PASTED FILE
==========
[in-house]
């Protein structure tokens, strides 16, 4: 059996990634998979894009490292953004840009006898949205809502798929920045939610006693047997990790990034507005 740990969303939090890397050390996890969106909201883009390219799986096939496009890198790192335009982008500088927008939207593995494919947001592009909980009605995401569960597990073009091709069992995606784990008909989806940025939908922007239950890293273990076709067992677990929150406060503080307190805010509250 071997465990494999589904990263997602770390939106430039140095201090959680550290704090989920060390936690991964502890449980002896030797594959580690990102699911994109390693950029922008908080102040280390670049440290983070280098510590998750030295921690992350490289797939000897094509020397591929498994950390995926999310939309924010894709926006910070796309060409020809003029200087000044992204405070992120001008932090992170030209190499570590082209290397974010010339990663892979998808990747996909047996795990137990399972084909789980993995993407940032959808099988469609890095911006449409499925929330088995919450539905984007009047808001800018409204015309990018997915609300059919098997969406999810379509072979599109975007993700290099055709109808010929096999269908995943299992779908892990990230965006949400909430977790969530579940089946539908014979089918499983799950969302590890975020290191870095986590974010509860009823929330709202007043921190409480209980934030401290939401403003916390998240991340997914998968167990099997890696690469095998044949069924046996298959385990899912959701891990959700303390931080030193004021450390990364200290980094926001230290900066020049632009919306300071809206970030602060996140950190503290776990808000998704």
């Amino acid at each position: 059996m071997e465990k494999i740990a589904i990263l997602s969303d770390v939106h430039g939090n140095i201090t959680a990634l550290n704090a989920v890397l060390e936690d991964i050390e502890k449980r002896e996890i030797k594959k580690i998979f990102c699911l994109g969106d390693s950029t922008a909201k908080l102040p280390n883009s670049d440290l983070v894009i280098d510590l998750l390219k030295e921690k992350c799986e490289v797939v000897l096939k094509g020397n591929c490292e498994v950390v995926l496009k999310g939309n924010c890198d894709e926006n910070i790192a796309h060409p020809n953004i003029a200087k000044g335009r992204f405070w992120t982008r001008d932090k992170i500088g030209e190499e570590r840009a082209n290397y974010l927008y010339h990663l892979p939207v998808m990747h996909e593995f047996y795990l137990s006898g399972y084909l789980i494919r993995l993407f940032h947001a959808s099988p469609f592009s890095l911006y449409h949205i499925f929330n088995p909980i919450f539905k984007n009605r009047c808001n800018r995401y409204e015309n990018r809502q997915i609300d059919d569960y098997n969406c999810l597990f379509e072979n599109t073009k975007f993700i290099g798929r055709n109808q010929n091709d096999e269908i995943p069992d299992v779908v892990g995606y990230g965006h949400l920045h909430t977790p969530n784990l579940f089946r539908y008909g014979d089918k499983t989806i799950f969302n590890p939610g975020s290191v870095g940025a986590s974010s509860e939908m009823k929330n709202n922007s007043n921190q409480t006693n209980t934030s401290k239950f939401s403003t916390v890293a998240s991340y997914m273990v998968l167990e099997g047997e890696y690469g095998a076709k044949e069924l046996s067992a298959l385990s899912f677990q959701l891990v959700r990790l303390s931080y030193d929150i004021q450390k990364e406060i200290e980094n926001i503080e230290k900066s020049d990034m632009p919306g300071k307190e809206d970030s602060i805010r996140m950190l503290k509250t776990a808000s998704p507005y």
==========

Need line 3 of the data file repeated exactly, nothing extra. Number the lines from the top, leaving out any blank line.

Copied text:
């Amino acid at each position: 059996m071997e465990k494999i740990a589904i990263l997602s969303d770390v939106h430039g939090n140095i201090t959680a990634l550290n704090a989920v890397l060390e936690d991964i050390e502890k449980r002896e996890i030797k594959k580690i998979f990102c699911l994109g969106d390693s950029t922008a909201k908080l102040p280390n883009s670049d440290l983070v894009i280098d510590l998750l390219k030295e921690k992350c799986e490289v797939v000897l096939k094509g020397n591929c490292e498994v950390v995926l496009k999310g939309n924010c890198d894709e926006n910070i790192a796309h060409p020809n953004i003029a200087k000044g335009r992204f405070w992120t982008r001008d932090k992170i500088g030209e190499e570590r840009a082209n290397y974010l927008y010339h990663l892979p939207v998808m990747h996909e593995f047996y795990l137990s006898g399972y084909l789980i494919r993995l993407f940032h947001a959808s099988p469609f592009s890095l911006y449409h949205i499925f929330n088995p909980i919450f539905k984007n009605r009047c808001n800018r995401y409204e015309n990018r809502q997915i609300d059919d569960y098997n969406c999810l597990f379509e072979n599109t073009k975007f993700i290099g798929r055709n109808q010929n091709d096999e269908i995943p069992d299992v779908v892990g995606y990230g965006h949400l920045h909430t977790p969530n784990l579940f089946r539908y008909g014979d089918k499983t989806i799950f969302n590890p939610g975020s290191v870095g940025a986590s974010s509860e939908m009823k929330n709202n922007s007043n921190q409480t006693n209980t934030s401290k239950f939401s403003t916390v890293a998240s991340y997914m273990v998968l167990e099997g047997e890696y690469g095998a076709k044949e069924l046996s067992a298959l385990s899912f677990q959701l891990v959700r990790l303390s931080y030193d929150i004021q450390k990364e406060i200290e980094n926001i503080e230290k900066s020049d990034m632009p919306g300071k307190e809206d970030s602060i805010r996140m950190l503290k509250t776990a808000s998704p507005y």